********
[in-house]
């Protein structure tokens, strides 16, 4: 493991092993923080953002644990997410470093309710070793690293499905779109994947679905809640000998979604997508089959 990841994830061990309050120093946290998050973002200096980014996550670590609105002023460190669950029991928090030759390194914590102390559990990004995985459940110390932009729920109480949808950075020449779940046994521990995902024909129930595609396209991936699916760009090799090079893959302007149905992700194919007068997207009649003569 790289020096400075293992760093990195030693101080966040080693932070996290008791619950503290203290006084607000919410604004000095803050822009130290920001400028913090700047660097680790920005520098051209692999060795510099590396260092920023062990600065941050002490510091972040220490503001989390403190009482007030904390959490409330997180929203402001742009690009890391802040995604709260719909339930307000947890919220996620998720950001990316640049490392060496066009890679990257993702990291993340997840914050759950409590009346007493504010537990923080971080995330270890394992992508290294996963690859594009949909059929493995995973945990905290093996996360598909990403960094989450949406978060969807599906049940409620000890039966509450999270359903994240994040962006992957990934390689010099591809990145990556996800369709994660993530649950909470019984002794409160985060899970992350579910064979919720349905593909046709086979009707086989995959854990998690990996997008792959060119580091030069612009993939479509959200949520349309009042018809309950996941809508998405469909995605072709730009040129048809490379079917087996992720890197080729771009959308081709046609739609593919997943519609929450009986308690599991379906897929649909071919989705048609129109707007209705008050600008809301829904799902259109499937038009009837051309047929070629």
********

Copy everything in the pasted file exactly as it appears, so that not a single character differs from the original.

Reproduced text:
[in-house]
């Protein structure tokens, strides 16, 4: 493991092993923080953002644990997410470093309710070793690293499905779109994947679905809640000998979604997508089959 990841994830061990309050120093946290998050973002200096980014996550670590609105002023460190669950029991928090030759390194914590102390559990990004995985459940110390932009729920109480949808950075020449779940046994521990995902024909129930595609396209991936699916760009090799090079893959302007149905992700194919007068997207009649003569 790289020096400075293992760093990195030693101080966040080693932070996290008791619950503290203290006084607000919410604004000095803050822009130290920001400028913090700047660097680790920005520098051209692999060795510099590396260092920023062990600065941050002490510091972040220490503001989390403190009482007030904390959490409330997180929203402001742009690009890391802040995604709260719909339930307000947890919220996620998720950001990316640049490392060496066009890679990257993702990291993340997840914050759950409590009346007493504010537990923080971080995330270890394992992508290294996963690859594009949909059929493995995973945990905290093996996360598909990403960094989450949406978060969807599906049940409620000890039966509450999270359903994240994040962006992957990934390689010099591809990145990556996800369709994660993530649950909470019984002794409160985060899970992350579910064979919720349905593909046709086979009707086989995959854990998690990996997008792959060119580091030069612009993939479509959200949520349309009042018809309950996941809508998405469909995605072709730009040129048809490379079917087996992720890197080729771009959308081709046609739609593919997943519609929450009986308690599991379906897929649909071919989705048609129109707007209705008050600008809301829904799902259109499937038009009837051309047929070629």